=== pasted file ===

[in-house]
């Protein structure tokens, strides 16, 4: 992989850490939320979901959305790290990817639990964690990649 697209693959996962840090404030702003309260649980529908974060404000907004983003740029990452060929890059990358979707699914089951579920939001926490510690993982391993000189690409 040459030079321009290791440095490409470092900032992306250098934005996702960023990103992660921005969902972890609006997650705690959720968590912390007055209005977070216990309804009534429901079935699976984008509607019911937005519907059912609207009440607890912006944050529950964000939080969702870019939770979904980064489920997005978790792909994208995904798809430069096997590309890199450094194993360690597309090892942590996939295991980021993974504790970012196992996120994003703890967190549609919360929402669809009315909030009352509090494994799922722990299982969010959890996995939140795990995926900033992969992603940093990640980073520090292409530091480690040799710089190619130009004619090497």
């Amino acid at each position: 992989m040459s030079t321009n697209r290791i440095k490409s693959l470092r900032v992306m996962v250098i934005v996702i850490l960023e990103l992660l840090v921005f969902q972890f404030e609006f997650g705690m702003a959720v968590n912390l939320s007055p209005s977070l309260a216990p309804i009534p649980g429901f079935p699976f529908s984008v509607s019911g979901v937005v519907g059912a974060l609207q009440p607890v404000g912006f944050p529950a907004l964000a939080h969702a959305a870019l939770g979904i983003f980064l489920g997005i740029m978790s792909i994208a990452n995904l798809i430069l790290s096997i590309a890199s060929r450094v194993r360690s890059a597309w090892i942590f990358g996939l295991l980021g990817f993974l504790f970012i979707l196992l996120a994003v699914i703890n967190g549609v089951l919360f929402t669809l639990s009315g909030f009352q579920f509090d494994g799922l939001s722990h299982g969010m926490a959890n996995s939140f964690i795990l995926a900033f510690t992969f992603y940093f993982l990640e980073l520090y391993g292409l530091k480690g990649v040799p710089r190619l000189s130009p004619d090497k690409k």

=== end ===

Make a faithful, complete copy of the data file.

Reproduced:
[in-house]
């Protein structure tokens, strides 16, 4: 992989850490939320979901959305790290990817639990964690990649 697209693959996962840090404030702003309260649980529908974060404000907004983003740029990452060929890059990358979707699914089951579920939001926490510690993982391993000189690409 040459030079321009290791440095490409470092900032992306250098934005996702960023990103992660921005969902972890609006997650705690959720968590912390007055209005977070216990309804009534429901079935699976984008509607019911937005519907059912609207009440607890912006944050529950964000939080969702870019939770979904980064489920997005978790792909994208995904798809430069096997590309890199450094194993360690597309090892942590996939295991980021993974504790970012196992996120994003703890967190549609919360929402669809009315909030009352509090494994799922722990299982969010959890996995939140795990995926900033992969992603940093990640980073520090292409530091480690040799710089190619130009004619090497």
């Amino acid at each position: 992989m040459s030079t321009n697209r290791i440095k490409s693959l470092r900032v992306m996962v250098i934005v996702i850490l960023e990103l992660l840090v921005f969902q972890f404030e609006f997650g705690m702003a959720v968590n912390l939320s007055p209005s977070l309260a216990p309804i009534p649980g429901f079935p699976f529908s984008v509607s019911g979901v937005v519907g059912a974060l609207q009440p607890v404000g912006f944050p529950a907004l964000a939080h969702a959305a870019l939770g979904i983003f980064l489920g997005i740029m978790s792909i994208a990452n995904l798809i430069l790290s096997i590309a890199s060929r450094v194993r360690s890059a597309w090892i942590f990358g996939l295991l980021g990817f993974l504790f970012i979707l196992l996120a994003v699914i703890n967190g549609v089951l919360f929402t669809l639990s009315g909030f009352q579920f509090d494994g799922l939001s722990h299982g969010m926490a959890n996995s939140f964690i795990l995926a900033f510690t992969f992603y940093f993982l990640e980073l520090y391993g292409l530091k480690g990649v040799p710089r190619l000189s130009p004619d090497k690409k």